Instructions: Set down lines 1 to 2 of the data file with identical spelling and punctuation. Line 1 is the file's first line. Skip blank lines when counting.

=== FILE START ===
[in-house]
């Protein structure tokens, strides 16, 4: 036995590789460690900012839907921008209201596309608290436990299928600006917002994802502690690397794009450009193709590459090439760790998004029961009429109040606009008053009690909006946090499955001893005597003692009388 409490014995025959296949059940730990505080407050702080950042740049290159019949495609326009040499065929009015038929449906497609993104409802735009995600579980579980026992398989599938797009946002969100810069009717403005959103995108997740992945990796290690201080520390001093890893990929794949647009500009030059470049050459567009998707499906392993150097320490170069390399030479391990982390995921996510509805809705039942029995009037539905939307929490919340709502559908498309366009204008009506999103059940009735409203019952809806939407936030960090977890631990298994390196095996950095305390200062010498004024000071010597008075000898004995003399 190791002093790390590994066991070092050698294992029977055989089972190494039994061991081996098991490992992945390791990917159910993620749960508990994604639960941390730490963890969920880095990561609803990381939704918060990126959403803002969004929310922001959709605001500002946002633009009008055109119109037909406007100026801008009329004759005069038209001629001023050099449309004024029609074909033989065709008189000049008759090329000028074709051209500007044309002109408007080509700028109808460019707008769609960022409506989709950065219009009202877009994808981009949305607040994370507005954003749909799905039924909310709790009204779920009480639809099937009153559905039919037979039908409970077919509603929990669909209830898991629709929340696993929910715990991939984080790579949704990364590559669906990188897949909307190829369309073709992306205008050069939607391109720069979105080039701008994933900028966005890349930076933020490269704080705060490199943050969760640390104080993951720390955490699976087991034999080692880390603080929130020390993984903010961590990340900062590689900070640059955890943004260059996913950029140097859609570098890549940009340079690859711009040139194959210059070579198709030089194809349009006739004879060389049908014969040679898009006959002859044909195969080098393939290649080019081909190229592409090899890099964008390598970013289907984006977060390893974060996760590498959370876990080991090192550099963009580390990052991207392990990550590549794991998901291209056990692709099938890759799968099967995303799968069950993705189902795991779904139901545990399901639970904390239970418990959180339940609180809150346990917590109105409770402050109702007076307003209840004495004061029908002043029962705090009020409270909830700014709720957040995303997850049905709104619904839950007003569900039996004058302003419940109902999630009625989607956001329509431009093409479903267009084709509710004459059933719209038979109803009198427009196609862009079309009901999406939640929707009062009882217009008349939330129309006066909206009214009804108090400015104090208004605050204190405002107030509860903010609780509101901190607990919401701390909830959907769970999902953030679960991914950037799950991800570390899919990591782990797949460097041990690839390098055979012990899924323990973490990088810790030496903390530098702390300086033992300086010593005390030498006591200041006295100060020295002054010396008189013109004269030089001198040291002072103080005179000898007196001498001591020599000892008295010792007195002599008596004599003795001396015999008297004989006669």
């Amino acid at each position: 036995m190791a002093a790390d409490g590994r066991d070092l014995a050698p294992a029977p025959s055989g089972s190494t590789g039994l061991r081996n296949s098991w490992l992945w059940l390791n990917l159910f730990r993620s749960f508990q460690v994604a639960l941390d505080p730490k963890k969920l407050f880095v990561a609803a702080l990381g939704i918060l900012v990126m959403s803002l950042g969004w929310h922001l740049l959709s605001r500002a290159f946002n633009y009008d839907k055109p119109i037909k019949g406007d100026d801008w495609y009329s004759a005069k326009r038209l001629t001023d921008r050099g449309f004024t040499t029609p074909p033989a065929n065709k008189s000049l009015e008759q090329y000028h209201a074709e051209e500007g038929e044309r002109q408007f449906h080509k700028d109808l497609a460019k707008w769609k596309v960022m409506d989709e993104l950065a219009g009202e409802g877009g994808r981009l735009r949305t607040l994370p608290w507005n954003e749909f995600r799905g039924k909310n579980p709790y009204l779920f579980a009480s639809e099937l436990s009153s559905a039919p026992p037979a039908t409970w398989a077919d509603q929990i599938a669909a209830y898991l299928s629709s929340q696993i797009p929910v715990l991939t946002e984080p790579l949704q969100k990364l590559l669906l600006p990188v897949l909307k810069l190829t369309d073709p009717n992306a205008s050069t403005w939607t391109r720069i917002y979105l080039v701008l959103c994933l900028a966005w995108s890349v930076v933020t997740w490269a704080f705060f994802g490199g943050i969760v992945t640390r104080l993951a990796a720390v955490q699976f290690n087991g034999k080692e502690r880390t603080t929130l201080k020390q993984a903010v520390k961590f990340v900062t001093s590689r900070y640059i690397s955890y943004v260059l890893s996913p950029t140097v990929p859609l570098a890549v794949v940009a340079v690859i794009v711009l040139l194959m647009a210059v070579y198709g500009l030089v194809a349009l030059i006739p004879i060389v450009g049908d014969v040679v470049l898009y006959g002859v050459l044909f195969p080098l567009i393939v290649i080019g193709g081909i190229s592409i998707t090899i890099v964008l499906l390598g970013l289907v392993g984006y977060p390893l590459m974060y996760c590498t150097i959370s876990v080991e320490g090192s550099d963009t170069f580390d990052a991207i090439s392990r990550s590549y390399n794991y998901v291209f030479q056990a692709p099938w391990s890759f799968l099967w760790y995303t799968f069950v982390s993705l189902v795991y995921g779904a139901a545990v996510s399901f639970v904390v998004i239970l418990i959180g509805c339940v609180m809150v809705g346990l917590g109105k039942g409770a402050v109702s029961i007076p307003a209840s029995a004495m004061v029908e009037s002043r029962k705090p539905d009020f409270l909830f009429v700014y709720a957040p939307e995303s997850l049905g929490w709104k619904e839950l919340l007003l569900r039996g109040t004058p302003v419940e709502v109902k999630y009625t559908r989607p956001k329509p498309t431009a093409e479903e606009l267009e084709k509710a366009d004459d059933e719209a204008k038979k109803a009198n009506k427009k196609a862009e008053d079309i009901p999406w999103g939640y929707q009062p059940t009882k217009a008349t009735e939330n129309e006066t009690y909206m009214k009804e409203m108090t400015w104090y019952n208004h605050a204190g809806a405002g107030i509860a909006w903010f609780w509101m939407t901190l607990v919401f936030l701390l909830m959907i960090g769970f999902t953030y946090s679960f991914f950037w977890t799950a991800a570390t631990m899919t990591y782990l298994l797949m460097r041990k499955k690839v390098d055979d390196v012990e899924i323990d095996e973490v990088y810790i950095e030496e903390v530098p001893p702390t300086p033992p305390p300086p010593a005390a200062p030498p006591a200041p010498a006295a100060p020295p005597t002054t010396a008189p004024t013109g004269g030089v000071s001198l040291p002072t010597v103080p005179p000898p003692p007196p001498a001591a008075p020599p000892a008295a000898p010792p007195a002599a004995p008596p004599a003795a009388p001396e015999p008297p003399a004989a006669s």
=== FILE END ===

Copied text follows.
[in-house]
């Protein structure tokens, strides 16, 4: 036995590789460690900012839907921008209201596309608290436990299928600006917002994802502690690397794009450009193709590459090439760790998004029961009429109040606009008053009690909006946090499955001893005597003692009388 409490014995025959296949059940730990505080407050702080950042740049290159019949495609326009040499065929009015038929449906497609993104409802735009995600579980579980026992398989599938797009946002969100810069009717403005959103995108997740992945990796290690201080520390001093890893990929794949647009500009030059470049050459567009998707499906392993150097320490170069390399030479391990982390995921996510509805809705039942029995009037539905939307929490919340709502559908498309366009204008009506999103059940009735409203019952809806939407936030960090977890631990298994390196095996950095305390200062010498004024000071010597008075000898004995003399 190791002093790390590994066991070092050698294992029977055989089972190494039994061991081996098991490992992945390791990917159910993620749960508990994604639960941390730490963890969920880095990561609803990381939704918060990126959403803002969004929310922001959709605001500002946002633009009008055109119109037909406007100026801008009329004759005069038209001629001023050099449309004024029609074909033989065709008189000049008759090329000028074709051209500007044309002109408007080509700028109808460019707008769609960022409506989709950065219009009202877009994808981009949305607040994370507005954003749909799905039924909310709790009204779920009480639809099937009153559905039919037979039908409970077919509603929990669909209830898991629709929340696993929910715990991939984080790579949704990364590559669906990188897949909307190829369309073709992306205008050069939607391109720069979105080039701008994933900028966005890349930076933020490269704080705060490199943050969760640390104080993951720390955490699976087991034999080692880390603080929130020390993984903010961590990340900062590689900070640059955890943004260059996913950029140097859609570098890549940009340079690859711009040139194959210059070579198709030089194809349009006739004879060389049908014969040679898009006959002859044909195969080098393939290649080019081909190229592409090899890099964008390598970013289907984006977060390893974060996760590498959370876990080991090192550099963009580390990052991207392990990550590549794991998901291209056990692709099938890759799968099967995303799968069950993705189902795991779904139901545990399901639970904390239970418990959180339940609180809150346990917590109105409770402050109702007076307003209840004495004061029908002043029962705090009020409270909830700014709720957040995303997850049905709104619904839950007003569900039996004058302003419940109902999630009625989607956001329509431009093409479903267009084709509710004459059933719209038979109803009198427009196609862009079309009901999406939640929707009062009882217009008349939330129309006066909206009214009804108090400015104090208004605050204190405002107030509860903010609780509101901190607990919401701390909830959907769970999902953030679960991914950037799950991800570390899919990591782990797949460097041990690839390098055979012990899924323990973490990088810790030496903390530098702390300086033992300086010593005390030498006591200041006295100060020295002054010396008189013109004269030089001198040291002072103080005179000898007196001498001591020599000892008295010792007195002599008596004599003795001396015999008297004989006669």